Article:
Even if Thailand is not your first choice, chances are you have heard of some of the most stunning beaches and the best food. Thailand, located in Southeast Asia, is known as the Kingdom of Thailand.

These reasons alone are enough to make Thailand your next destination. But fun facts can help you see why Thailand and its people are so unique. Trust us; you’ll be amazed at the bizarre fun facts that make you think Thailand’s “Land of Smiles” is unlike anywhere else on Earth.

Continue reading to learn more about Thailand’s curious customs and language linguistics!

Here are some fun facts about Thailand

Bangkok’s Real Name is A Real Mouthful

Thailand’s capital, Bangkok, is only known to foreigners. Its real name in Thai is Krung Thep. However, that is only a short version of Bangkok’s official name. It is the longest name in the world. Krung Thep Mahanakhon Amon Rattanakosin Mahinthara Ayuthaya Mahadilok Phop Noppharat Ratchathani Burirom.

Krung Thep is a Thai translation of ‘City of Angels. Bangkok, however, actually means ‘village of Wild Plums.’ Thais love the latter.

Bangkok was once The ‘Venice Of The East.

Bangkok/Krung Thep: Would you believe that Bangkok was built on stilts with views of canals? These waterways, or ‘khlongs, were used as the city’s main transport and travel routes. Although most canals are complete, there are still floating markets that tourists and locals can enjoy on the outskirts.

This Love Their Royal Family

Thais are incredibly proud of their royal family and deeply love them. It’s also considered treasonous to criticize or show disrespect towards any monarchy member.

Mother’s Day in Thailand falls on the Queen’s Birthday, while Father’s Day falls on the King’s Birthday. Thais throughout the country celebrate both days in Thailand in tribute to their beloved monarchs.

Around 95 percent of Thais are Buddhist

Although Thailand does not have a national religion, 95 percent of its population is Buddhist. The Thai King is the “guardian of faith” and must be Buddhist.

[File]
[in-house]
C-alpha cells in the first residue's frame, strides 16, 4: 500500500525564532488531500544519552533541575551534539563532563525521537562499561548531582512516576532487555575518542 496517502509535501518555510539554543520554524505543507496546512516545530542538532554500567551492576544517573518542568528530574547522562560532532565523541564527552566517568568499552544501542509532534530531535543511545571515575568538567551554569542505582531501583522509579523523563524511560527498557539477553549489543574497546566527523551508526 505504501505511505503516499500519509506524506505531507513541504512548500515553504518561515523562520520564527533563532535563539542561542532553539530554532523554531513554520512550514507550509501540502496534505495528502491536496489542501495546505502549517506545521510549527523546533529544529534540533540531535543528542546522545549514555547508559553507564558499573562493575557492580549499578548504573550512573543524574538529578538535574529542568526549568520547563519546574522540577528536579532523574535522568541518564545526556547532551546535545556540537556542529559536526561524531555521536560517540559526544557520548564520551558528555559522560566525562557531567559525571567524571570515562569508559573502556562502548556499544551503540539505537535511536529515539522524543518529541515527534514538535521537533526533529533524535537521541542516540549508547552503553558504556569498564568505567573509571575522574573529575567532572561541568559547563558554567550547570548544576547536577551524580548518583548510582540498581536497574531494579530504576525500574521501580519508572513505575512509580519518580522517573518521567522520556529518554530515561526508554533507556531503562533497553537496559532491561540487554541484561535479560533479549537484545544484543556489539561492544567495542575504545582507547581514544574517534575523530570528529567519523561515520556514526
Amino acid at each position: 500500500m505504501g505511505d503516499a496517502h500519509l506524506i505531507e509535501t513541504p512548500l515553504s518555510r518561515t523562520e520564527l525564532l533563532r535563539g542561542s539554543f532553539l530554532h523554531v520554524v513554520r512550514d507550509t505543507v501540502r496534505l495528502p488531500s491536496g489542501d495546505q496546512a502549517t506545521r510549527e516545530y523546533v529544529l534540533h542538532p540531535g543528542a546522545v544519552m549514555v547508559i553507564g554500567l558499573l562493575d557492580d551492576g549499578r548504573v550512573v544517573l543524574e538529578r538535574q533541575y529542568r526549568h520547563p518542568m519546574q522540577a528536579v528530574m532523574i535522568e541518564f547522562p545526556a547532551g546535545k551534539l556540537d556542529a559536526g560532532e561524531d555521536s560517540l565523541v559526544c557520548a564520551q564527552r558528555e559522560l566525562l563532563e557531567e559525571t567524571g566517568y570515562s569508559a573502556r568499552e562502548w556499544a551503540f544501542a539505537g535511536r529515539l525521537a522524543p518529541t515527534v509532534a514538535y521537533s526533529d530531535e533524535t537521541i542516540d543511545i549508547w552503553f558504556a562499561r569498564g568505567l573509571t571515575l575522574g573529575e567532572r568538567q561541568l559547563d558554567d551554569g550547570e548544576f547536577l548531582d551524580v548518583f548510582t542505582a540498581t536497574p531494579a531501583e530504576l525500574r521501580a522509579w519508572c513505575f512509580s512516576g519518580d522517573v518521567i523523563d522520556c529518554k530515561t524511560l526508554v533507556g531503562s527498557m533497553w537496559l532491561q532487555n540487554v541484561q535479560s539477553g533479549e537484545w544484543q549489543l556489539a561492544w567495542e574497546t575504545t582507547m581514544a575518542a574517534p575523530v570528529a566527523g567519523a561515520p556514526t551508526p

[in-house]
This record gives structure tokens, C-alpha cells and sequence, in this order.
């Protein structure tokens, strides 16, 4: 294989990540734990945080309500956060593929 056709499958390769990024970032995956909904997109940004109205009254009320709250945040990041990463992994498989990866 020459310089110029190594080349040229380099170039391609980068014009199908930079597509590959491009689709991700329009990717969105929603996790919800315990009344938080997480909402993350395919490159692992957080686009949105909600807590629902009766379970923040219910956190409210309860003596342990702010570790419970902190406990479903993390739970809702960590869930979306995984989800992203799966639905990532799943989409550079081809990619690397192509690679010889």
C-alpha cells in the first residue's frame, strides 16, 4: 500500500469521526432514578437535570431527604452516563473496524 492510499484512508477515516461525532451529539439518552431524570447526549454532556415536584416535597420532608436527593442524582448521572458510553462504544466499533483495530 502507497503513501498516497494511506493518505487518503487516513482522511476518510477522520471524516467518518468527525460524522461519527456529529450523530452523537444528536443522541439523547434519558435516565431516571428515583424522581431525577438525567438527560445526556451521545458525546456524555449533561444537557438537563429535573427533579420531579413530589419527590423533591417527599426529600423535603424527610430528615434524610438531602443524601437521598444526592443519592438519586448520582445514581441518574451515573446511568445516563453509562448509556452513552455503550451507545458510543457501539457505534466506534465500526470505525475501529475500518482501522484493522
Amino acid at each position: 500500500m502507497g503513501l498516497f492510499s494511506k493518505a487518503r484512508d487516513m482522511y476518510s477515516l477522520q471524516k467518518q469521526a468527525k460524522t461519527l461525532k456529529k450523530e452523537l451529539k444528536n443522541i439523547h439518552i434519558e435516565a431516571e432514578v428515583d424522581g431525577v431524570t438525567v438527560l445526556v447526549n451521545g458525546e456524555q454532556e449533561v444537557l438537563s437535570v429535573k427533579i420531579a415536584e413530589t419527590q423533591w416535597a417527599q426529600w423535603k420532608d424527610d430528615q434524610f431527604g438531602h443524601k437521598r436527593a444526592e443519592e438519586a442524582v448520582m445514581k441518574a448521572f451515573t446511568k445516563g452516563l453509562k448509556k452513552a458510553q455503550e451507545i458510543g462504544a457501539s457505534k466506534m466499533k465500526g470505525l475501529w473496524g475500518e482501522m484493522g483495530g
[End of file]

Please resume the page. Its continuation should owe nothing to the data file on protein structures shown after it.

Thailand is home to the giant solid gold Buddha in the world.

The 15-foot-tall golden statue of Phra Phuttha Mah Suwana Patimakon is one of Thailand’s most striking sights. This statue, stolen from temples over the centuries by looters, was preserved in its original form thanks to stucco.

This Buddha statue is worth millions and weighs a staggering 5.5 tons. It can be found at Bangkok’s Wat Traimit. You can see it in this Bangkok Itinerary.

Most Thais have a Nickname.

Two names are common for Thais: their full name and their nickname. However, unlike other countries, Thai nicknames have meaning and are chosen by your parents at the time of birth.

Thai parents often choose names that have significance in Thai or words they love the sound of in other languages. Common nicknames include Bank (one), Neung (one), Benz (boys), Tangmo (watermelon), Chompoo, Rose apple, and Nan.

The Thai Language has 76 letters.

Photo courtesy Scarachus. CC-BY-SA 4.0. via Wikimedia Commons

That is an excellent language for learning new and fun facts.

The Thai alphabet has 76 letters, 44 consonants, and 32 vowels. Thai has five tones which make it challenging to learn. For Western ears, many techniques sound identical. However, getting the inflection right can make all of the difference.

For example, “s? ai” with a rising tone can mean lovely or pretty. But “suai” with a middle manner can be unlucky. It’s easy to confuse similar sounds for a non-Thai person. This could land you in serious trouble.

Monkeys rule Lopburi

Have you ever wanted to see a monkey-run city? Lopburi is the place to go if you are interested in visiting a town run by macaque monkeys.

Lopburi’s Pra Prang Sam Yot temple hosts the annual monkey banquet festival. November brings even more bizarre monkey business.

Although it may not be as much fun as the Songkran Festival, 600 monkeys enjoying a feast of rice, salads, tropical fruits, and sausages is something you must see! Locals hold it to show gratitude for the tourists who visit the city and to give them a chance to treat the monkeys with respect.

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